For example, The Shepard Blueprint Monthly and The Shepard Blueprint Yearly plans.

That works fine if you only have two options, but if you really want to encourage people to pick a certain tier then follow the advice below for your particular membership style.

Screenshot of Treehouse techdegree membership examples

1. Skill based learning memberships

Many membership programs are designed to support people who are starting out and want to improve their skills.

Examples of these types of memberships include language learning, professional development, crafting, sports, music, writing, coding, gardening, and everything in between.

If you’re teaching anything that naturally has levels or topics, then these could make sense as a naming process for your membership tiers.

For example, a martial arts membership program might offer 4 tiers:

  • White belt membership
  • Green belt membership
  • Black belt membership
  • Master black belt membership

These are fun names for membership tiers, and whether the content is directly tied to the belt level or not, you’re able to convey that the skill level increases with each tier.

Other examples of skill-based memberships include:

  • Apprentice
  • Maker
  • Master


  • Beginner
  • Intermediate
  • Advanced
  • Expert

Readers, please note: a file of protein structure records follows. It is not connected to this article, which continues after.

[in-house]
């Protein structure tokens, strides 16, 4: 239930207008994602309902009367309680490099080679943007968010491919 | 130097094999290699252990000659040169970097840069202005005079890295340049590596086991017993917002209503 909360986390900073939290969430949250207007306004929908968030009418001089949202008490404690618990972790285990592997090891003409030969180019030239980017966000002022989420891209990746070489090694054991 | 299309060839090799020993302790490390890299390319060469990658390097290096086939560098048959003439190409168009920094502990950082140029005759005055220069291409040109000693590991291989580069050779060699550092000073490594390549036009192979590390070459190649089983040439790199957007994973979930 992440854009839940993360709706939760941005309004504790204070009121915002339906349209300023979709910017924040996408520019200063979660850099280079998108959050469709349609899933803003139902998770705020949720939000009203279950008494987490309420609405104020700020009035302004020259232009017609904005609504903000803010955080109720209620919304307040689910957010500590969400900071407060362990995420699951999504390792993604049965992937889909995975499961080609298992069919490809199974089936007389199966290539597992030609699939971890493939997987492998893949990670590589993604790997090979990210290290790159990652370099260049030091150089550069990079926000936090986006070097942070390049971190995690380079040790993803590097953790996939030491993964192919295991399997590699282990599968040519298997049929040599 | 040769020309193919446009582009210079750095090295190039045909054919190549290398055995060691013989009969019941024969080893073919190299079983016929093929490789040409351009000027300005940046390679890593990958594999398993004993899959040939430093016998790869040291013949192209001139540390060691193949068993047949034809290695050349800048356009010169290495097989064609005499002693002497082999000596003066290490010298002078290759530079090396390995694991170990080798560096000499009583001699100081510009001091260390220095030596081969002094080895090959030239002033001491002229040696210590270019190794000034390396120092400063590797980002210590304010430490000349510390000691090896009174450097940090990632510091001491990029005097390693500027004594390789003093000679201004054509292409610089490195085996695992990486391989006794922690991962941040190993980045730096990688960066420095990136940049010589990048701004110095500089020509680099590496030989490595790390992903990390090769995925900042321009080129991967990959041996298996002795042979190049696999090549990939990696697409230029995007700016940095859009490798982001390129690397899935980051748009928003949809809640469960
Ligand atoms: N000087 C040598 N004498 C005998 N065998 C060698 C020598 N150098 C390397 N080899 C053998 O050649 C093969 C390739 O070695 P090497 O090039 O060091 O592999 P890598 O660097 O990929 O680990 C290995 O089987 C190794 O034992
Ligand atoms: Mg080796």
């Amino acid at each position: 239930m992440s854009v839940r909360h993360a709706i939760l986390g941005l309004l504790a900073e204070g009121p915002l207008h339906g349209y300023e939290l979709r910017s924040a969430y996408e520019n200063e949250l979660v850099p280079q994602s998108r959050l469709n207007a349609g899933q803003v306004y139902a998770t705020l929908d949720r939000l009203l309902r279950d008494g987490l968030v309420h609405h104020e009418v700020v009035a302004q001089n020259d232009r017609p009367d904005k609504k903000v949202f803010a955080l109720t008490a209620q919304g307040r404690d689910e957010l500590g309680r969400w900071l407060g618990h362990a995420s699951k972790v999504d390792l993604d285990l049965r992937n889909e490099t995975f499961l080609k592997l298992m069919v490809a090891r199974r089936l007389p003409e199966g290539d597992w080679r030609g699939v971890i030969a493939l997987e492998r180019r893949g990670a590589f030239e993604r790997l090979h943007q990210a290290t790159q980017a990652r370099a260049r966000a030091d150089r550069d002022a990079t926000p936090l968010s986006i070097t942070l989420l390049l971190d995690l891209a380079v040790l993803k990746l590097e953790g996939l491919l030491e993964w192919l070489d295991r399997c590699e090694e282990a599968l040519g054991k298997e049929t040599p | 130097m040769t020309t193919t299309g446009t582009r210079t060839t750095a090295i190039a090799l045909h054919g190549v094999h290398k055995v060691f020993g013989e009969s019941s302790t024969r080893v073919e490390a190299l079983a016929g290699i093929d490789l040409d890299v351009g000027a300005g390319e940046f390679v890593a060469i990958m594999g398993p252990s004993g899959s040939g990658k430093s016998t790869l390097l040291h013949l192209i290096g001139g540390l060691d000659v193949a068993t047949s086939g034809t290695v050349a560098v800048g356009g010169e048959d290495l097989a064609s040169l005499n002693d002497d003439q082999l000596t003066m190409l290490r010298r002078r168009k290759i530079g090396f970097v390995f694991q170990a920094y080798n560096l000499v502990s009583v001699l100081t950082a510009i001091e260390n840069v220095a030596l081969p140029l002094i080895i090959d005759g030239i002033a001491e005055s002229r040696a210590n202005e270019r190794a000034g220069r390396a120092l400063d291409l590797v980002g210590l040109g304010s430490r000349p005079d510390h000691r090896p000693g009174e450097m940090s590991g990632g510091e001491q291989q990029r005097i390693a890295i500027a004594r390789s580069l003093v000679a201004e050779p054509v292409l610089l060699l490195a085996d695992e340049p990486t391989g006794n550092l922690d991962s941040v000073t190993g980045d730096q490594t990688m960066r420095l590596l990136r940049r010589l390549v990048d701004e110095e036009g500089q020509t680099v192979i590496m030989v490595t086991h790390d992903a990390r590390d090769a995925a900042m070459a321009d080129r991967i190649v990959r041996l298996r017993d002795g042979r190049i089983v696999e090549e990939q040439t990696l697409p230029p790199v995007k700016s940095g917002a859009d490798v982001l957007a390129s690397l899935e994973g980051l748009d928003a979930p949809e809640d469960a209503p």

You can also follow the Treehouse example, and offer one monthly membership price but give people a chance to choose the focus of their learning.

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2. Access to different content levels

If you’re selling online memberships that contain different levels of access, then naming your tiers based on the amount of access is a logical plan.

Something as simple as this could work:

  • Free
  • Paid
  • All-Access

Of course there is always room to jazz up your membership tier names. Get creative by borrowing from other markets, like an ice cream shop.

  • One spoonful (free plan)
  • One scoop (paid plan)
  • Banana Split Sunday (all-access)

Or a buffet:

  • Membership sampler (free plan)
  • A la carte (pay for specific content)
  • All you can eat buffet (all-access)

Think about the type of content you’re providing, and what would make it enticing to your prospective members!

Screenshot of student classroom teacher tier example
Example from Data School

3. Different groups of people inside the same members area

If your membership site caters to different types of people, based on their roles, then naming the tiers based on who they are for is a great way to go.

For example, you might have the following tiers for a school setting:

  • Student tier
  • Teacher tier
  • Parent tier

Or for selling training to corporations, you might have the following tiers:

  • Individual
  • Team
  • Enterprise

You can achieve this type of bulk course enrollment for membership tiers with a learning management system (what is an LMS?) like AccessAlly.

4. Patrons or different supporter levels

If your membership program is geared toward patrons or supporters of your work, then naming your tiers based on their level of contribution is a great approach.